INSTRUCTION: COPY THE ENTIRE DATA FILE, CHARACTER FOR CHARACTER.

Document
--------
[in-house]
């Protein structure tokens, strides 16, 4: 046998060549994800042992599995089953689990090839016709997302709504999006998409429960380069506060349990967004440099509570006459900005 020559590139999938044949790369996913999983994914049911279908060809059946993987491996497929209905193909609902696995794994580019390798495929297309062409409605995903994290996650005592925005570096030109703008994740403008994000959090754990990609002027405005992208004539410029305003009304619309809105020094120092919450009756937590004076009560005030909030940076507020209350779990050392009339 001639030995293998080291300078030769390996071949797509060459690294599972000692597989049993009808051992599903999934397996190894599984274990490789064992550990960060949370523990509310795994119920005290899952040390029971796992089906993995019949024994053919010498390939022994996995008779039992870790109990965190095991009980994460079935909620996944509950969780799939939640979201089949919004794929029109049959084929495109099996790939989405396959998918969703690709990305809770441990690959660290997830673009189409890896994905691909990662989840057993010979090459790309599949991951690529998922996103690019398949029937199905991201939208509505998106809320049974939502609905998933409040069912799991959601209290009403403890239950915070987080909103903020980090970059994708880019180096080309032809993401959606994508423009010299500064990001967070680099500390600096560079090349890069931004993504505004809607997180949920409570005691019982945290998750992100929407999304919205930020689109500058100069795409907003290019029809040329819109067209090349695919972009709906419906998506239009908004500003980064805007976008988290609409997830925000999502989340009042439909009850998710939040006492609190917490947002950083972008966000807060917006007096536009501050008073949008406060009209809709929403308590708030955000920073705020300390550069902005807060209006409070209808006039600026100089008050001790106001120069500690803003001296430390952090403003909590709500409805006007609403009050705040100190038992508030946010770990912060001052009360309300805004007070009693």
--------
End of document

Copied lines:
[in-house]
């Protein structure tokens, strides 16, 4: 046998060549994800042992599995089953689990090839016709997302709504999006998409429960380069506060349990967004440099509570006459900005 020559590139999938044949790369996913999983994914049911279908060809059946993987491996497929209905193909609902696995794994580019390798495929297309062409409605995903994290996650005592925005570096030109703008994740403008994000959090754990990609002027405005992208004539410029305003009304619309809105020094120092919450009756937590004076009560005030909030940076507020209350779990050392009339 001639030995293998080291300078030769390996071949797509060459690294599972000692597989049993009808051992599903999934397996190894599984274990490789064992550990960060949370523990509310795994119920005290899952040390029971796992089906993995019949024994053919010498390939022994996995008779039992870790109990965190095991009980994460079935909620996944509950969780799939939640979201089949919004794929029109049959084929495109099996790939989405396959998918969703690709990305809770441990690959660290997830673009189409890896994905691909990662989840057993010979090459790309599949991951690529998922996103690019398949029937199905991201939208509505998106809320049974939502609905998933409040069912799991959601209290009403403890239950915070987080909103903020980090970059994708880019180096080309032809993401959606994508423009010299500064990001967070680099500390600096560079090349890069931004993504505004809607997180949920409570005691019982945290998750992100929407999304919205930020689109500058100069795409907003290019029809040329819109067209090349695919972009709906419906998506239009908004500003980064805007976008988290609409997830925000999502989340009042439909009850998710939040006492609190917490947002950083972008966000807060917006007096536009501050008073949008406060009209809709929403308590708030955000920073705020300390550069902005807060209006409070209808006039600026100089008050001790106001120069500690803003001296430390952090403003909590709500409805006007609403009050705040100190038992508030946010770990912060001052009360309300805004007070009693």